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Standing Desks and Lower Back Pain - You Can Feel Better!


NEWS FLASH: Back pain in America is an epidemic.

Okay, maybe that’s not news, but at any given moment there are 31 million Americans suffering from debilitating lower back pain, according to the ACA. In fact, back pain is one of the most common reasons for missed work, and roughly one-half of working Americans report having back pain each year.

Back pain accounts for over 264 million lost work days per year, here in un the US - 2 full work days for every full-time employee in the country.

And, treating back pain is not cheap. Low-back pain alone costs Americans at least $50 billion in health care costs each year. When you factor in lost wages and decreased productivity, the total cost of back pain equals more than $100 billion a year.

The problem isn’t just physical - it’s a drain on our economy!

What’s most interesting about the back pain epidemic in America is that most cases of back pain are considered mechanical or non-organic - meaning they aren’t caused by the serious conditions you’d expect, such as inflammatory arthritis, infection, fracture or cancer.

Instead, most back pain is caused by everyday behavior, such as excessive sitting, slouching while sitting, and bending forward to look at screens. This is especially problematic considering the average full-time employee spends 8.5 hours a day at work sitting in front of their desk, along with another 100 hours a year sitting during their commute.

In this article, we're going to explain the 4 key ways that a standing desk will help you reduce your back pain. 

*We should offer one key disclaimer: it may take more than just a standing desk to fix your back problems.  We strongly recommend that anyone experiencing back pain go see a qualified chiropractor, ASAP.  And make sure that your Chiropractor doesn't just do "Adjustments."  A good chiropractor should pay special attention to, and help rehab the soft tissues in your body (muscles, tendons and ligaments) - not just your spine.

 

1.  Standing Increases Range of Motion and Mobility


Consider the position of your body when you sit: hips bent at 90 degrees, knees bent at 90 degrees, and body and spine compressed into a “shortened” position. The body was not meant to stay in this position for extended periods of time.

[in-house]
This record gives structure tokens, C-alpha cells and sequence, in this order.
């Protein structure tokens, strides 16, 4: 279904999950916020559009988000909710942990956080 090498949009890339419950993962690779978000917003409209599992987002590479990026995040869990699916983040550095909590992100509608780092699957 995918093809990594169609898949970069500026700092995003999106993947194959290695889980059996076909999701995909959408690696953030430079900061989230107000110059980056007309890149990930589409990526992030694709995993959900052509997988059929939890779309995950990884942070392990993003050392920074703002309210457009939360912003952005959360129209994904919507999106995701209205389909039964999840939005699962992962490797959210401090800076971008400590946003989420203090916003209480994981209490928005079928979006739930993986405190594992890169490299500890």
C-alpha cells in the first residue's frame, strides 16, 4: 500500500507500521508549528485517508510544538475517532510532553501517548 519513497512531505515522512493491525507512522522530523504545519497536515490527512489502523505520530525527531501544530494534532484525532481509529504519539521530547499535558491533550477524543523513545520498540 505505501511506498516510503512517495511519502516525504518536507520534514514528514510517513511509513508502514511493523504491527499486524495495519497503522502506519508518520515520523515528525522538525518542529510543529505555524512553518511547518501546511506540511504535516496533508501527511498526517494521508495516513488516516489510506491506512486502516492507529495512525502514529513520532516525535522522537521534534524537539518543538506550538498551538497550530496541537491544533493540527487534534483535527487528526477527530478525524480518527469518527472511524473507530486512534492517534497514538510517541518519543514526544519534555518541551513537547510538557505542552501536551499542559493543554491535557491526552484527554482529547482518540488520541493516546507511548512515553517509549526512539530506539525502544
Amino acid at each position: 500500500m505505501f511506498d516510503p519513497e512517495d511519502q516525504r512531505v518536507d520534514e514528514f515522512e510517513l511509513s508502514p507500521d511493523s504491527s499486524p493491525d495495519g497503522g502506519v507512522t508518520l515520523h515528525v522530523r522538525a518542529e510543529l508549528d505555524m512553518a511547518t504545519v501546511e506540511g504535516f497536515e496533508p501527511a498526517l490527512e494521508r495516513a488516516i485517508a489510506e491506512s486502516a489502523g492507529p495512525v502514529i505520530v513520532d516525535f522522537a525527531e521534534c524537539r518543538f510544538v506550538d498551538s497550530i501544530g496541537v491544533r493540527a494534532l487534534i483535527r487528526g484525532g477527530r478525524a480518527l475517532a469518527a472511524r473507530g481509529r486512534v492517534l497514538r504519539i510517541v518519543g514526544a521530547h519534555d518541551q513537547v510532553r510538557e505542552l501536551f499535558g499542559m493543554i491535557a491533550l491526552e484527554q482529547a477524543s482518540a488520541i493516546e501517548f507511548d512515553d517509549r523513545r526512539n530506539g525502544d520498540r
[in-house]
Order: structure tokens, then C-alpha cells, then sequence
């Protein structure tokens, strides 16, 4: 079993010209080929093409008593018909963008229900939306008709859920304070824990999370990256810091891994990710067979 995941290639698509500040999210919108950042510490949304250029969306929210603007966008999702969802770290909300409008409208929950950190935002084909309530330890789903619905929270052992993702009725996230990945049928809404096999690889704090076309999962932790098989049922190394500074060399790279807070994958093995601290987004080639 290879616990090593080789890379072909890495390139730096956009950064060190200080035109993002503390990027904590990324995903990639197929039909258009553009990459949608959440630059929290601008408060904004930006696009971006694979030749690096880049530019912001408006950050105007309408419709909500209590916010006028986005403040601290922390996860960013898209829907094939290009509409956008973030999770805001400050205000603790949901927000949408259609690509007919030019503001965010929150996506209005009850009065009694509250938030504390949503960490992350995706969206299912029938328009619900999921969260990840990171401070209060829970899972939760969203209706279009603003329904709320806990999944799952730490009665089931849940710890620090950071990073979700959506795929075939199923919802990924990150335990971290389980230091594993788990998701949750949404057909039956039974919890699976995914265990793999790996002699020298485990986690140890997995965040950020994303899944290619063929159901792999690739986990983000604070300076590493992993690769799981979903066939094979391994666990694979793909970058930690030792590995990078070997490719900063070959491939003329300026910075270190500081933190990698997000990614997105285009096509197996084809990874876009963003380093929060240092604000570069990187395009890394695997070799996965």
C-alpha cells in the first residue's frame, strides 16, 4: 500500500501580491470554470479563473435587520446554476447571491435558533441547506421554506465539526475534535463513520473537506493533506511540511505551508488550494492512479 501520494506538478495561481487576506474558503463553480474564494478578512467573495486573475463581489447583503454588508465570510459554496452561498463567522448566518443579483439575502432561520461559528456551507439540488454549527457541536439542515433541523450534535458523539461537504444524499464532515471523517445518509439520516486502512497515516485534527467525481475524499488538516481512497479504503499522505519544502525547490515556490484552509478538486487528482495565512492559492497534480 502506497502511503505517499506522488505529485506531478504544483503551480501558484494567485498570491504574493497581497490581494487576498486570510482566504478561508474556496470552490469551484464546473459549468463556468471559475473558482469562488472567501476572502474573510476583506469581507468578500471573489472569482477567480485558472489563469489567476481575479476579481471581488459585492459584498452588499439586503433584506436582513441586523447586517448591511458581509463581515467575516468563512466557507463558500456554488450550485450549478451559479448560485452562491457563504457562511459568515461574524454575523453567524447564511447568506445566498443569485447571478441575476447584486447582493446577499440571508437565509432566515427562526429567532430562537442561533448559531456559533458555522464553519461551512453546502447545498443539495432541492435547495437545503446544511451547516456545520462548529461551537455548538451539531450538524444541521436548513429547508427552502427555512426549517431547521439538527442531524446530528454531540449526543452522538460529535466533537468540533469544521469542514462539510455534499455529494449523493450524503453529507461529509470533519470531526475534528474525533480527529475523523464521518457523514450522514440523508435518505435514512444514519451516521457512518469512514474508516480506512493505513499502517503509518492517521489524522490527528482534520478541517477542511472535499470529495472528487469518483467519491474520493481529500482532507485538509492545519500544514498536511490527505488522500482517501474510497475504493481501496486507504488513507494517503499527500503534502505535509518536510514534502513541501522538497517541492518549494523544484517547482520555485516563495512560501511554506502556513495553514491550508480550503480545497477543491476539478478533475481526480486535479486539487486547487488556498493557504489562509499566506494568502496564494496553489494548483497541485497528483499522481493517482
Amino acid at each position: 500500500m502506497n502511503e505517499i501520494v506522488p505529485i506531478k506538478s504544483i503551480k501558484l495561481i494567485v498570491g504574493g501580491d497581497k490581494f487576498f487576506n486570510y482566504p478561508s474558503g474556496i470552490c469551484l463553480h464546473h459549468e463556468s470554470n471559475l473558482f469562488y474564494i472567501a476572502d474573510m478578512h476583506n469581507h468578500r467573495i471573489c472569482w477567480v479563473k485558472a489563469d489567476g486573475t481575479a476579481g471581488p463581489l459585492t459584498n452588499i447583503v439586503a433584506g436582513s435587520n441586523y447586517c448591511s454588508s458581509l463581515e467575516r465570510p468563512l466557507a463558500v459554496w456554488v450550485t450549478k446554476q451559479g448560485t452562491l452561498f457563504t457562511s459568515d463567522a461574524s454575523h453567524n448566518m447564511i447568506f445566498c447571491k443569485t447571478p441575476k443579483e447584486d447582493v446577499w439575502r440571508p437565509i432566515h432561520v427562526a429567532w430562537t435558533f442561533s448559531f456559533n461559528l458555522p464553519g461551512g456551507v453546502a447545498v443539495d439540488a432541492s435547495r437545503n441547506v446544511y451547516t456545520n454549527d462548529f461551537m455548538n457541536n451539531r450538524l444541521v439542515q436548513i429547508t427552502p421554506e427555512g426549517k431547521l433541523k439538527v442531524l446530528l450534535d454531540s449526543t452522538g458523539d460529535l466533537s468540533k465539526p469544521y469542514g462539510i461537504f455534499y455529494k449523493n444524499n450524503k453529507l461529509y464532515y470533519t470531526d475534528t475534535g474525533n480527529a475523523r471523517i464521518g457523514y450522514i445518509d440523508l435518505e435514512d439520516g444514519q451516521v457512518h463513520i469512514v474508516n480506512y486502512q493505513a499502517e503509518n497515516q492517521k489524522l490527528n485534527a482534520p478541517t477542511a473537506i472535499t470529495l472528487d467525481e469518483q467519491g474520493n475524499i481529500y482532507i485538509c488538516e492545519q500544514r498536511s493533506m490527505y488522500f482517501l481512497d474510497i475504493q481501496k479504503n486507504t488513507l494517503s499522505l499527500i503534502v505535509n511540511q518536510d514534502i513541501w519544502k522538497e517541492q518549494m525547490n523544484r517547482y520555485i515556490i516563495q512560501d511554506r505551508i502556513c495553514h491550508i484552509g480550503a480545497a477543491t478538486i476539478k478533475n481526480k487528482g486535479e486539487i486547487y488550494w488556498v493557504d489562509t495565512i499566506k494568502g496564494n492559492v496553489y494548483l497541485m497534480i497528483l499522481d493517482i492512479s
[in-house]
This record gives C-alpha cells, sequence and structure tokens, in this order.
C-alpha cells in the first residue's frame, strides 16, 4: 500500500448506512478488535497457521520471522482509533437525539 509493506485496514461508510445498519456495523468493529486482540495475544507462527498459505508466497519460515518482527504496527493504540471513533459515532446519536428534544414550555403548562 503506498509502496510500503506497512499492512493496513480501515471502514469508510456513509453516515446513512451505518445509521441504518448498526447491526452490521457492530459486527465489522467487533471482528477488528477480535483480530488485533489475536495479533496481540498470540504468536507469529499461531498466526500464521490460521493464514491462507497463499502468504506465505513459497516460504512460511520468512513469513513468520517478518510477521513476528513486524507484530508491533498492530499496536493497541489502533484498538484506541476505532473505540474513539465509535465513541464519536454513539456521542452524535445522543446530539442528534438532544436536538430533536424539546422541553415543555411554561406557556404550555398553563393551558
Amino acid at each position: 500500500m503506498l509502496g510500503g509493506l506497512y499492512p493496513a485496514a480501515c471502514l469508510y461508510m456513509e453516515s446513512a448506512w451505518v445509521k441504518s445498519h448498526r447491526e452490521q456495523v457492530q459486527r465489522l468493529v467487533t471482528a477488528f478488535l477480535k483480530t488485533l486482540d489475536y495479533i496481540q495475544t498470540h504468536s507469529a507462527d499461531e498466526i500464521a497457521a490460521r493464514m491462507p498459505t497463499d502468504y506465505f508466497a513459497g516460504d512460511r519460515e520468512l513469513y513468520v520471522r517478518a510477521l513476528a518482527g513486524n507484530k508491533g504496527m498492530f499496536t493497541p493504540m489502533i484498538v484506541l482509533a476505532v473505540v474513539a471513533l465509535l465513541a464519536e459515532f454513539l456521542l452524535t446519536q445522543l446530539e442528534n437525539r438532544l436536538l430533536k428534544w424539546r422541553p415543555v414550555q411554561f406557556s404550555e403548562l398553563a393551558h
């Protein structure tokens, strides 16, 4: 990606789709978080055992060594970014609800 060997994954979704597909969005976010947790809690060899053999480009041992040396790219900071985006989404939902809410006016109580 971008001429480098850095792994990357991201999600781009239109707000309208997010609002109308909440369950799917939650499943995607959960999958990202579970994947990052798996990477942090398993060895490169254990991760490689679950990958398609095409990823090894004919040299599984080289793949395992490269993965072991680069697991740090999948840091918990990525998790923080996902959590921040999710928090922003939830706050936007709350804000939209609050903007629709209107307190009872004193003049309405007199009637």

But nevertheless, this is how the average American spends a majority of their day. And as the hours sitting accumulate, the body begins to adapt (or maladapt) until our normal normal human movements become unfamiliar to the body. Your body now thinks that sitting is it’s normal position.

So over time, your muscles and tissues adapt by condensing and tightening - essentially pulling up all the loose slack in your body, caused by the 90 degree sitting position. Then when we stand, all of those shorter muscles are now pulled tight - tugging on various parts of the body that lead to back pain.

The Psoas (muscles connecting the front of your hips to your lower spine) pull the lower spine forward, and cause the hips to tilt forward.

The hamstrings tug on the pelvis, also causing the pelvis to tilt and and creating extra curve in the lower spin.

The quads pull on the knees, the hips pull on the ankles, the calves pull on the hamstrings… your tissues become so tight and imbalanced that they pull your body into bad posture, now matter how hard you try to fight it.

In your spine, the primary result is subluxation - which is just a fancy way of saying that your vertebrae get pulled out of alignment with the rest of your spine. This causes the discs in your back to fail, nerves to get pinched, and can send pain radiating throughout the body (depending on which vertebrae gets pulled out of place).

These subluxations can even lead to other downstream health issues, as the nervous system fails to send signals throughout the body, necessary for our vital systems to work. It’s all bad news!

Adding a standing desk allows us to drastically reduce our time spent sitting, and adds more subtle movement to our day. As we sit less and move more, our tissues slowly begin to return to their normal human state. Muscles and tissues elongate and regain their natural flexibility, allowing our spines to reform their normal posture.

It’s important to keep in mind that we can’t counteract years or decades of excessive sitting, within days of using a standing desk. It takes time to readapt to standing, and we strongly recommend working with a chiropractor, to help speed up the adaptation process.